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Friday, March 22 , 2019, 2:55 pm | A Few Clouds 61º

 
 
 
 

Captain’s Log: Anchovy Invasion Underway

Food chain queuing up to tuck in for feast

A bait hauler delivers live bait (often anchovies) to bait receiver in Santa Barbara Harbor.
A bait hauler delivers live bait (often anchovies) to bait receiver in Santa Barbara Harbor. (Capt. David Bacon)

If anchovies were like piranha, beach swimmers might be in trouble. Massive bait balls of anchovies have moved tight to the coast from south of Santa Barbara all the way up to Bodega Bay and the total mega-tonnage is mindboggling.

What this means for our coastal fisheries cannot be understated and is definitely cause for celebration. Oh, and they are not at all like piranha, so no worries.

Rarely in my long life have seen such a strong showing of anchovies close-in to our beaches and filling our harbors along such a great stretch of California. The anchovy population exploded and they will be maturing for some months ahead.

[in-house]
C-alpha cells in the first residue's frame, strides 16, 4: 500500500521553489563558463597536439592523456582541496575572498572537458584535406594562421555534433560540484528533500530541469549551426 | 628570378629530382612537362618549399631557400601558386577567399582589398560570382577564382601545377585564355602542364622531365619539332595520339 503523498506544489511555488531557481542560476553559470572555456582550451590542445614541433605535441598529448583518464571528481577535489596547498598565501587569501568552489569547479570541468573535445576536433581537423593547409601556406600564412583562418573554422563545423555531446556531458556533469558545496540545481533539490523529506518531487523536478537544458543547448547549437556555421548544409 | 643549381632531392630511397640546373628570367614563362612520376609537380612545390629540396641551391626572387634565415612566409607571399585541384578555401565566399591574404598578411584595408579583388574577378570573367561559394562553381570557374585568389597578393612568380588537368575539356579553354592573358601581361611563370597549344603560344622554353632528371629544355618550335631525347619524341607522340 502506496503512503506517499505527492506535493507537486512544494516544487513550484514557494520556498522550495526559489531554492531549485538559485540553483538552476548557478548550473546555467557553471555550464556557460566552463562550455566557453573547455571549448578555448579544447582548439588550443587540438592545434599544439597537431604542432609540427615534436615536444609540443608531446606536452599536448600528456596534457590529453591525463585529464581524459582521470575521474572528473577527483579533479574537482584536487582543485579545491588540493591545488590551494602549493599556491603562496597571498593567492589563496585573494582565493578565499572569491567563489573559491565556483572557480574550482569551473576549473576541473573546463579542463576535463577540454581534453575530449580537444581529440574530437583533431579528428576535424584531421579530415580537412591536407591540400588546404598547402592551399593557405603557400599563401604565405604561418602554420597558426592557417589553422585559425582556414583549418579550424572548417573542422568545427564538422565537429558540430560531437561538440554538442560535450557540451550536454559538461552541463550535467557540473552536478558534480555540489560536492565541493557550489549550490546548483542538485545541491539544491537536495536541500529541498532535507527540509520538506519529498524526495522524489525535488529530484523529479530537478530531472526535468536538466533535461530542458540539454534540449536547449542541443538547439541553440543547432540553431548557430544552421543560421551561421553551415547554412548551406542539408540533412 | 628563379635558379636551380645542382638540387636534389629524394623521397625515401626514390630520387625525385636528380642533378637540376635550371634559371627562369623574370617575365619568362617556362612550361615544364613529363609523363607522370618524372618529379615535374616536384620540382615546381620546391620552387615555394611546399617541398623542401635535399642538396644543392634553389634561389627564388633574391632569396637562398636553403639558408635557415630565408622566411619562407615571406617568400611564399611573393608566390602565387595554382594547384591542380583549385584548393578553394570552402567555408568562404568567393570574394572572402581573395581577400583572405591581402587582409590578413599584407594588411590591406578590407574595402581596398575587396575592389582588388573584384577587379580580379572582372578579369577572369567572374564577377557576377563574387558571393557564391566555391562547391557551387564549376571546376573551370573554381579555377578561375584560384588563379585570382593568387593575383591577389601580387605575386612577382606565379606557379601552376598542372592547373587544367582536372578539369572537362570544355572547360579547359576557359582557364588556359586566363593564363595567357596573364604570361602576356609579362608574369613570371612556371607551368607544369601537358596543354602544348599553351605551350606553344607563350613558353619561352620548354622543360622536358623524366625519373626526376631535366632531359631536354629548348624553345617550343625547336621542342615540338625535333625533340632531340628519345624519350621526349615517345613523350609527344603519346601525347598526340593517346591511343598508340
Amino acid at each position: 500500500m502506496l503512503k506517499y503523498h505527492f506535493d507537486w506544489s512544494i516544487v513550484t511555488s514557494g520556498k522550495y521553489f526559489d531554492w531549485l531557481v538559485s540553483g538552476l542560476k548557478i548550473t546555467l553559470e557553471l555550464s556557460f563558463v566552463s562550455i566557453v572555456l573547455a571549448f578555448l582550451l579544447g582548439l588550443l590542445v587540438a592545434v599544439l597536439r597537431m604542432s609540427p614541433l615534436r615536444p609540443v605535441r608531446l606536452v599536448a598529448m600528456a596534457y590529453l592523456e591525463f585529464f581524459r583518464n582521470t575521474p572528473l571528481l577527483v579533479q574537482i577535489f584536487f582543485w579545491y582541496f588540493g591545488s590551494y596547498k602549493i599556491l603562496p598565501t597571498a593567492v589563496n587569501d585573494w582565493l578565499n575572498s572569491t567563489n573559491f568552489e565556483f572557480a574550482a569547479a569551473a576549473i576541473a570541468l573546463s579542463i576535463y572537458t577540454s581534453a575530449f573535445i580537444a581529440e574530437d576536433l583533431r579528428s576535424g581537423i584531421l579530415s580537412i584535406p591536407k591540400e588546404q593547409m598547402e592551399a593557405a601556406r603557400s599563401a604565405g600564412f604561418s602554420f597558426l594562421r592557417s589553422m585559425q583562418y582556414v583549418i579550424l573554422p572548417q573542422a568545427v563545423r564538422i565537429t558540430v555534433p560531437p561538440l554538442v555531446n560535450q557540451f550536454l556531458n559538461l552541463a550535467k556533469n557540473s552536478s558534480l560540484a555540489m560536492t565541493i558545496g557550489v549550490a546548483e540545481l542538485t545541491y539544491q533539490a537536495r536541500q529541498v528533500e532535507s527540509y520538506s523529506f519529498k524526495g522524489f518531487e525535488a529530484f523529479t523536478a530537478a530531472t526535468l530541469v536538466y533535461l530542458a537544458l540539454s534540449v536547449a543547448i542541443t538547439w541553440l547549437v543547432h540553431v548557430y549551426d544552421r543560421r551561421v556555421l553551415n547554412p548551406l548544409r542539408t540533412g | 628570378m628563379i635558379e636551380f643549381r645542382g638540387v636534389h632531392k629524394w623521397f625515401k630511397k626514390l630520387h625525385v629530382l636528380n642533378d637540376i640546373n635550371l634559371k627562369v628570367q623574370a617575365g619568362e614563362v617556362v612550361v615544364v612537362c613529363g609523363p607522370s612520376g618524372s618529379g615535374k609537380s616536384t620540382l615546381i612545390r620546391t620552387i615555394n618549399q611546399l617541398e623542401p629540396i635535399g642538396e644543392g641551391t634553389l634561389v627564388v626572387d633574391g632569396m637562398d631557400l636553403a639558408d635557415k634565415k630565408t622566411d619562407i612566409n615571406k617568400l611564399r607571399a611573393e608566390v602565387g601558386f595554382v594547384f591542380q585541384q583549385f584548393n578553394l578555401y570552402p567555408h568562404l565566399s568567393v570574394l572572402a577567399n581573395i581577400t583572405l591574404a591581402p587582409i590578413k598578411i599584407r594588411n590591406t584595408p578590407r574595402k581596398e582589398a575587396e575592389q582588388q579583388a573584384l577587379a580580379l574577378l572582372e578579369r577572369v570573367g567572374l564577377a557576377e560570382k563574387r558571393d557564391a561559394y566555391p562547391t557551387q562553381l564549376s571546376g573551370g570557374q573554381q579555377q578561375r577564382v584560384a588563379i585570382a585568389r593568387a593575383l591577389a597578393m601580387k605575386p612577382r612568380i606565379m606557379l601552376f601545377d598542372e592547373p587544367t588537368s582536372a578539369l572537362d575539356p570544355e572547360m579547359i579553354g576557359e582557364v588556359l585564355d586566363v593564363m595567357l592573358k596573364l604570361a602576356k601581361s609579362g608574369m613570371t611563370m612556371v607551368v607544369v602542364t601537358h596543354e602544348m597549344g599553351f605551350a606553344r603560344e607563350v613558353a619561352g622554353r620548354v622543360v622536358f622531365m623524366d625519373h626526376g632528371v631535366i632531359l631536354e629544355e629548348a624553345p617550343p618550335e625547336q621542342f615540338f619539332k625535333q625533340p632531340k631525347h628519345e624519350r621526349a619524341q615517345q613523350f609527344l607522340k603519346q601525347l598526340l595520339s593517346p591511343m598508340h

While the anchovies are here, much of the inshore food chain gets to feast heartily. Some members of the offshore food chain will move inshore to feed. If these anchovies stay inshore through the spring, there will be an awful lot of mating and birthing, egg laying and hatching going on throughout the wild kingdom.

If the massive bait balls are still here in April, when salmon season opens, it may draw those fish in to the coast where we can target them and we may have ourselves a fine salmon season.

It has been years since we’ve had a good year here, because the fish have been far offshore and the drought up north has impeded spawning activities. Now with the northern rivers running strong and lots of bait inshore, salmon may have wildly successful spawns this year.

Other fish we love and depend upon are taking full advantage of the glut of food. Calico bass, sand bass, halibut and white sea bass are some of the popular ones. This also has coincided with the season when bigger lingcod move in shallow to spawn so they are getting a belly-full. Sea birds and marine mammals are also tying on the feed bag.

This is thanksgiving time for the oceanic food chain.

— Capt. David Bacon operates WaveWalker Charters and is president of SOFTIN Inc., a nonprofit organization providing seafaring opportunities for those in need. Visit softininc.blogspot.com to learn more about the organization and how you can help. Click here to read previous columns. The opinions expressed are his own.

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